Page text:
Responding to Agriculture and Agri-Food Canada’s proposed Fertilizer Emissions Reduction Strategy has been a major priority for APAS since the consultations were launched earlier this year.

Over the last months, APAS has gathered feedback from producers and recently submitted two documents to the consultation process, including a joint submission with the Saskatchewan Crop Development Commissions and a briefer submission with additional comments we received during consultations with APAS Representatives.

Click here to read the SaskCrops/APAS Joint Submission

Click here to read the APAS Submission

  •  Saskatchewan makes up almost 40% of Canada’s arable land base and producers are world leaders in the development of seeding technology and other farm practices to optimize soil health and productivity.
  •  The 30% reduction target was set without adequate consultation with producers and is based on an incomplete understanding of the technology and nutrient stewardship practices currently used on Saskatchewan farms.
  •  The 30% reduction target in “absolute” emissions presents a significant policy challenge when considering the pace of technological change in the sector and the need to increase food production to meet a growing world population.
  • APAS strongly advocates for an “intensity-based” approach to measuring emissions which would allow for production increases while also ensuring continuous improvements in efficiency and lower carbon footprint
  • Reduction strategies must be based on sound science with verifiable research showing emissions saving and benefits of adoption of new practices. Measuring emissions from farm practices is evolving area of research and Canada cannot afford to get ahead of the science when setting targets for the sector
  • Emissions measurement must be based on modeling that is clear, accurate and accounts for regional variation. The expectation that models will improve calls into question the appropriateness of setting a baseline year to measure reductions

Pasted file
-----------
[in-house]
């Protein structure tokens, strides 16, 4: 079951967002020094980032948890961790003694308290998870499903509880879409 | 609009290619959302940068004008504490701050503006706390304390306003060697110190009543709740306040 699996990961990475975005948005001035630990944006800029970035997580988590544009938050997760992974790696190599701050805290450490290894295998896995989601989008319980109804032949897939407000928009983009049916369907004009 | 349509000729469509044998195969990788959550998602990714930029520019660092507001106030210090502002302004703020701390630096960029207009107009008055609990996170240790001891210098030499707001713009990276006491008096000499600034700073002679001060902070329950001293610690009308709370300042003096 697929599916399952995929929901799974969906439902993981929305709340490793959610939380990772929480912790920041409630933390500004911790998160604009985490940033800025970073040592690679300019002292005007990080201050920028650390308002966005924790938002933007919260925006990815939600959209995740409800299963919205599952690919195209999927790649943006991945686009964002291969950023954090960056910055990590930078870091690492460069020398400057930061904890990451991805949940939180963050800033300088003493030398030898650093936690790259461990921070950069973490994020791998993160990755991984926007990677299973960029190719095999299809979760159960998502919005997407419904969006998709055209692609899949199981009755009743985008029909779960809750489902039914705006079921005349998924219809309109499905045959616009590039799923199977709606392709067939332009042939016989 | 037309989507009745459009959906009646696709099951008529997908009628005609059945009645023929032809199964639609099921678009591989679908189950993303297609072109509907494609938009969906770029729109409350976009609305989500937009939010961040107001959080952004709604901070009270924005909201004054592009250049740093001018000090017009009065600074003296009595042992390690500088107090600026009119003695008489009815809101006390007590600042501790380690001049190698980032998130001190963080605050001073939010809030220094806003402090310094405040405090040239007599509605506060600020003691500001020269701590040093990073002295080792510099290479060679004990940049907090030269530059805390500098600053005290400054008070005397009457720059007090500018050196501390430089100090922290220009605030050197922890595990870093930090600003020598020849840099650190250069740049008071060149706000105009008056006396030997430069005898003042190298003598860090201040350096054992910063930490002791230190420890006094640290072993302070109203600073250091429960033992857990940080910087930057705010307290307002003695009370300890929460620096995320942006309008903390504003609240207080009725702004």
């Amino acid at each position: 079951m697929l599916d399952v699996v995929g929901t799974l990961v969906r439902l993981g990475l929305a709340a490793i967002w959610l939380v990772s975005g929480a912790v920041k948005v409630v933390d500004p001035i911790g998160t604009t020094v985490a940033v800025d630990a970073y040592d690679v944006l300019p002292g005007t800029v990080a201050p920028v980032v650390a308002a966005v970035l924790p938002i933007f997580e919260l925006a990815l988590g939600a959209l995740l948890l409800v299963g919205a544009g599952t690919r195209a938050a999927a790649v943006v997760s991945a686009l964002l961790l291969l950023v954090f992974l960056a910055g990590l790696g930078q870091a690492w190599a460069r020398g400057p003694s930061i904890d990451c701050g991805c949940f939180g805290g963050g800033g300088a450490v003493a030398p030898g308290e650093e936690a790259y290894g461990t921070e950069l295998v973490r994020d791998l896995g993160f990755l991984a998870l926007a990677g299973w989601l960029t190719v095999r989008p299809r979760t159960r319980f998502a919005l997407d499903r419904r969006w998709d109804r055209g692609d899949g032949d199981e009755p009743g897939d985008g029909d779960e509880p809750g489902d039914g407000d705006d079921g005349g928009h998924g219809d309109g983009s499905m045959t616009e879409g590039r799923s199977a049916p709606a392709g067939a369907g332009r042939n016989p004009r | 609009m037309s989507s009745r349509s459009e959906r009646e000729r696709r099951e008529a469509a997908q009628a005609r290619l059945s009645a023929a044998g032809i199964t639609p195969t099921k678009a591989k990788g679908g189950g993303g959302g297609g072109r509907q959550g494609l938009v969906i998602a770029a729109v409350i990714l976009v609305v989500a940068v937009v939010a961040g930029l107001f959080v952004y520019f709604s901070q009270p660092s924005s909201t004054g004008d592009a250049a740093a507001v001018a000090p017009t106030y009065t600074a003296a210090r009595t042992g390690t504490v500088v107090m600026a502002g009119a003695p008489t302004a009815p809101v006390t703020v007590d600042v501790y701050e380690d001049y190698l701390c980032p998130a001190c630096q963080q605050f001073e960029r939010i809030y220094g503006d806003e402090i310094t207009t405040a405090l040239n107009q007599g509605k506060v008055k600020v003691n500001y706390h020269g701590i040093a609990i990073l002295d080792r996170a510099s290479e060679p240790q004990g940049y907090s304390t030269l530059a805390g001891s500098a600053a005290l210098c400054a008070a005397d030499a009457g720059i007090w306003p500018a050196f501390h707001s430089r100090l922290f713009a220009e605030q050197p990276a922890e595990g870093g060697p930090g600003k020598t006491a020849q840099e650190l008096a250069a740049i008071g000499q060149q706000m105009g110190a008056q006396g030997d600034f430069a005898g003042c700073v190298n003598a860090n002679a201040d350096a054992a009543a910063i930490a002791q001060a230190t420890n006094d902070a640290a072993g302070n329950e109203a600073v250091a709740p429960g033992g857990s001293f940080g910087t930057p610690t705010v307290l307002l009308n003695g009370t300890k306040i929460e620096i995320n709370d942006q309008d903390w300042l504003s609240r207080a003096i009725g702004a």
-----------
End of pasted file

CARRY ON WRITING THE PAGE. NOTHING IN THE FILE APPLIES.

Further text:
• Emissions reduction strategies should not interfere with Canada’s contributions to global food security or introduce additional risks to family farm businesses
  • Canada needs to address shortfalls in the design of offset credit for agriculture. For instance, carbon sequestration values from zero-tillage are accounted for in Canada’s emissions inventory reporting, but the practice is excluded as an eligible offset because it is deemed a “common practice”.
  • The federal government has not recognized the competitive constraints emissions reduction strategies and other Canadian climate change policies have on primary producers, especially in relation to the U.S approach to carbon credits and emissions reductions in the sector.
  • Producers are very concerned with the prospect of new regulatory and administrative requirements, including access to program supports, being used to influence on-farm management decisions.

Please contact the APAS Policy Department for any questions
PHONE: 306-789-7774 ext. 4